Few people are aware that the India-Nepal border is one of the largest corridors for human trafficking on the planet. While the outside world pays little notice, the problem has reached endemic proportions with an estimate of nearly 200,000 Nepalis having already been trafficked into India.
The vast majority of these victims are women and children who are subjected to forced labour, prostitution, and sexual abuse. The porous, 400 mile-long border between southern Nepal and Bihar, one of India’s poorest states, is an ideal environment for traffickers to operate within.
There has been a further spike in the trafficking of women and children since the devastating April 2015 earthquake in Nepal. The Indian government’s agency charged with protecting its border (Sashastra Seema Bal) reported a “massive spurt” in the forced movement of women and children from Nepal along the Bihar border.While exact numbers are impossible to attain, it is clear that what is already an appalling situation has been made even worse by this natural tragedy.
There are numerous causes for this problem on both sides of the border, but the primary reason is that Nepal is an agrarian country which lacks sufficient infrastructure and economic opportunities to support its population of nearly 23 million people.
About 90% of its inhabitants rely on subsistence agriculture to survive. More than half of Nepal’s women are illiterate, poorly-educated and, therefore, easily targeted by traffickers.
Each year an estimated 7,000-10,000 women and children are trafficked through Bihar, many ending up in de facto slavery in Bihar’s red-light zones. With nearly a quarter of those trafficked below the age of 16, the situation is particularly grave for children.
Currently, the precedent for young girls in these communities is to follow their mothers into prostitution. Parents surveyed from the community say they would prefer that their children find other means of employment, but, with limited choices, many children are still drawn into the same line of work.
Children from the Child Rights Club we support in Loco slum, Uganda have recently organised a clean up day in their area, inspiring the adults to join in and attracting other children to the club.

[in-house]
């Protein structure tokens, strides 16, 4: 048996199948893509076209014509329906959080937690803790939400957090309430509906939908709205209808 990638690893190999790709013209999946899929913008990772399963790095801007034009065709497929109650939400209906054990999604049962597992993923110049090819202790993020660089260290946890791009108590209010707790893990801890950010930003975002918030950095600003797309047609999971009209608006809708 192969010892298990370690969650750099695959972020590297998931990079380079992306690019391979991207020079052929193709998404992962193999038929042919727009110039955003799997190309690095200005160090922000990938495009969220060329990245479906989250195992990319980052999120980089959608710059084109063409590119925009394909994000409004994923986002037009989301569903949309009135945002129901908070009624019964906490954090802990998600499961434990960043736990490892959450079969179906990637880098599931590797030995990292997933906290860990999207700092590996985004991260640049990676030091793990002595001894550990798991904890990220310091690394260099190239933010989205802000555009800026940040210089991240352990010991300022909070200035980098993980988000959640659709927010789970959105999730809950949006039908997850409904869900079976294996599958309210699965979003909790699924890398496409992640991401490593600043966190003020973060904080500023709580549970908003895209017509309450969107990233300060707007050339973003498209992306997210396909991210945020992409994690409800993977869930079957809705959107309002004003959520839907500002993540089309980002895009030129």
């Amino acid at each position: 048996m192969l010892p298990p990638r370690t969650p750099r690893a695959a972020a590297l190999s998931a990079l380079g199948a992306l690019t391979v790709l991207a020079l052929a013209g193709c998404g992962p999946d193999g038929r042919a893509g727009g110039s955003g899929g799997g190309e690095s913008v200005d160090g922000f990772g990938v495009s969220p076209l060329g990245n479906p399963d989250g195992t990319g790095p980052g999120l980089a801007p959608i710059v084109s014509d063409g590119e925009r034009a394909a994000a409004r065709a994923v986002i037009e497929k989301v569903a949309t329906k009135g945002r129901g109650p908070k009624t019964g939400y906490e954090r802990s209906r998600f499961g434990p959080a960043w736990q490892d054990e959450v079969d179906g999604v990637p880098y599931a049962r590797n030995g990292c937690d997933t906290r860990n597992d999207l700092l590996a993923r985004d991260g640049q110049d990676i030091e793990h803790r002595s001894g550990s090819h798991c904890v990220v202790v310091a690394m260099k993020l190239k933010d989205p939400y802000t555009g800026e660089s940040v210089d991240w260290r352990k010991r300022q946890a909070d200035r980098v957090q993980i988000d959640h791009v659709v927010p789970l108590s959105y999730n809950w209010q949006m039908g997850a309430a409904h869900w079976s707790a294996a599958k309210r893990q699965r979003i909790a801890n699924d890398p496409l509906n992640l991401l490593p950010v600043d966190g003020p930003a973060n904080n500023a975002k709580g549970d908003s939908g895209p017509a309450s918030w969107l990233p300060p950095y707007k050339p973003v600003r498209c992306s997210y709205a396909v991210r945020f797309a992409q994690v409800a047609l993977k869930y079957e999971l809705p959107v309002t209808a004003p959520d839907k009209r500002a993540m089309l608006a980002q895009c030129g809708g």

30 children from the Club, based in the Ugandan Railways Primary School and supported by Children on the Edge Africa, came up with the idea when they created their Club’s work plan at the start of the year.
After they decided they wanted to have a day to spruce the area, Children on the Edge provided some equipment, and the Loco Child Protection Team also bought shovels along, with a few of the team members helping out on the day. The area was swept and tidied, with rubbish being gathered and burnt.
Ashwin Ndlovu, who is currently out in Uganda supporting the development of the team’s Monitoring and Evaluation said ‘They were so organised and enthusiastic. They all put on their child rights T-shirts, and the girl that was leading it was brilliant. She was very confident, and went around to people’s houses, talking to adults about children’s rights and what the Child Rights Club does”.
One member of the Child Rights Club lives in a neighbouring community, but he came to Loco to help his team members clean their community and share information with parents about child rights. He said “I don’t live here, but I came to help as children have the right to live in a clean environment”. A few more children followed along, asking how they could join as they were inspired by what the other children were sharing.
After the cleaning was done, they went back to the Primary School for some porridge and a workshop led by the children themselves. They sat outside and talked about how to stay safe from abuse, chatting about situations they have been through and what they find difficult.
They talked freely with our social worker Babra, and the patron of the Child Rights Club, saying that they find it harder to talk to their teachers. One girl said ‘My Stepmother gives me all the clothes and I do the laundry by myself. She doesn’t ask her own children to do this, and I have to wait until the other children finish their meal each day and eat the leftovers”.
The children were glad to be able to talk, and also shared some positive comments about the project. They talked about how much they like to play in the new Loco playground outside the Early Childhood Development Centre, when all they used to do was go to Jinja town to pick up scrap.
Watch this space to see what new ideas the Child Rights Club comes up with this year, and find out more about the wider project here.